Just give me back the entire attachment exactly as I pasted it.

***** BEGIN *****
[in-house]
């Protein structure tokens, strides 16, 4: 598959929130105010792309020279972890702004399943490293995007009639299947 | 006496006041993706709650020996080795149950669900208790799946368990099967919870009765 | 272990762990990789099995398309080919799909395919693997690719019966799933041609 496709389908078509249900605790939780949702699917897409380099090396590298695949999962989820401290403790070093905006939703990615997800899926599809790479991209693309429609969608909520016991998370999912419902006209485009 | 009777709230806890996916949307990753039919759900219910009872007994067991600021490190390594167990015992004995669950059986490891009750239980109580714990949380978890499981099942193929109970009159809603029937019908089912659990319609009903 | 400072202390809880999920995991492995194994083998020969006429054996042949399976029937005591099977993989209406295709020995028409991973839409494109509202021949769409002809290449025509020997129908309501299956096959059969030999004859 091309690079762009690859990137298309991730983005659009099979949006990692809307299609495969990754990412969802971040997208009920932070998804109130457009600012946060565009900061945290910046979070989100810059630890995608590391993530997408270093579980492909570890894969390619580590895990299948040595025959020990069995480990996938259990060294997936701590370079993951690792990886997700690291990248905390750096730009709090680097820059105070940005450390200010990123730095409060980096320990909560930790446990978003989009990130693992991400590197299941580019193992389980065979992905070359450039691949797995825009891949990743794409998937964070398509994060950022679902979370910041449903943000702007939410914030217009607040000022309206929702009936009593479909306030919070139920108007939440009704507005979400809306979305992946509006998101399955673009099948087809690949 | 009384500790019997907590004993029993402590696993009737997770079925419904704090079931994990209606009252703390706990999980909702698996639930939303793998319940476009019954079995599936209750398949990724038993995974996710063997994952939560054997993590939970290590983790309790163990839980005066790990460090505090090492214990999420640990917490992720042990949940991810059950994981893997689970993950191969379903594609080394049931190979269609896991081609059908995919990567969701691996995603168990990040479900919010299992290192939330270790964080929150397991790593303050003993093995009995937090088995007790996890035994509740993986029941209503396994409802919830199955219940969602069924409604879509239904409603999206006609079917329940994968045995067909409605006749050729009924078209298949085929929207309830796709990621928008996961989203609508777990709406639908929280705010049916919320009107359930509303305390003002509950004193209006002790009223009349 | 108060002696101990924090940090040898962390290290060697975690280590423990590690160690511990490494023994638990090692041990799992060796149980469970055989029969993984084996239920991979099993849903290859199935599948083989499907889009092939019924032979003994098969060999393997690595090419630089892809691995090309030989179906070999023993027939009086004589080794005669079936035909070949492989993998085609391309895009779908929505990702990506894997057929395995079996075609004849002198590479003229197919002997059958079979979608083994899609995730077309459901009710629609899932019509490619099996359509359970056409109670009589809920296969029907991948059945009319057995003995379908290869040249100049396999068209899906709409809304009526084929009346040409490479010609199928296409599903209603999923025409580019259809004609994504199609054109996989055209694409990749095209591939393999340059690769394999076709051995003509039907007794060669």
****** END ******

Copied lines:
[in-house]
């Protein structure tokens, strides 16, 4: 598959929130105010792309020279972890702004399943490293995007009639299947 | 006496006041993706709650020996080795149950669900208790799946368990099967919870009765 | 272990762990990789099995398309080919799909395919693997690719019966799933041609 496709389908078509249900605790939780949702699917897409380099090396590298695949999962989820401290403790070093905006939703990615997800899926599809790479991209693309429609969608909520016991998370999912419902006209485009 | 009777709230806890996916949307990753039919759900219910009872007994067991600021490190390594167990015992004995669950059986490891009750239980109580714990949380978890499981099942193929109970009159809603029937019908089912659990319609009903 | 400072202390809880999920995991492995194994083998020969006429054996042949399976029937005591099977993989209406295709020995028409991973839409494109509202021949769409002809290449025509020997129908309501299956096959059969030999004859 091309690079762009690859990137298309991730983005659009099979949006990692809307299609495969990754990412969802971040997208009920932070998804109130457009600012946060565009900061945290910046979070989100810059630890995608590391993530997408270093579980492909570890894969390619580590895990299948040595025959020990069995480990996938259990060294997936701590370079993951690792990886997700690291990248905390750096730009709090680097820059105070940005450390200010990123730095409060980096320990909560930790446990978003989009990130693992991400590197299941580019193992389980065979992905070359450039691949797995825009891949990743794409998937964070398509994060950022679902979370910041449903943000702007939410914030217009607040000022309206929702009936009593479909306030919070139920108007939440009704507005979400809306979305992946509006998101399955673009099948087809690949 | 009384500790019997907590004993029993402590696993009737997770079925419904704090079931994990209606009252703390706990999980909702698996639930939303793998319940476009019954079995599936209750398949990724038993995974996710063997994952939560054997993590939970290590983790309790163990839980005066790990460090505090090492214990999420640990917490992720042990949940991810059950994981893997689970993950191969379903594609080394049931190979269609896991081609059908995919990567969701691996995603168990990040479900919010299992290192939330270790964080929150397991790593303050003993093995009995937090088995007790996890035994509740993986029941209503396994409802919830199955219940969602069924409604879509239904409603999206006609079917329940994968045995067909409605006749050729009924078209298949085929929207309830796709990621928008996961989203609508777990709406639908929280705010049916919320009107359930509303305390003002509950004193209006002790009223009349 | 108060002696101990924090940090040898962390290290060697975690280590423990590690160690511990490494023994638990090692041990799992060796149980469970055989029969993984084996239920991979099993849903290859199935599948083989499907889009092939019924032979003994098969060999393997690595090419630089892809691995090309030989179906070999023993027939009086004589080794005669079936035909070949492989993998085609391309895009779908929505990702990506894997057929395995079996075609004849002198590479003229197919002997059958079979979608083994899609995730077309459901009710629609899932019509490619099996359509359970056409109670009589809920296969029907991948059945009319057995003995379908290869040249100049396999068209899906709409809304009526084929009346040409490479010609199928296409599903209603999923025409580019259809004609994504199609054109996989055209694409990749095209591939393999340059690769394999076709051995003509039907007794060669």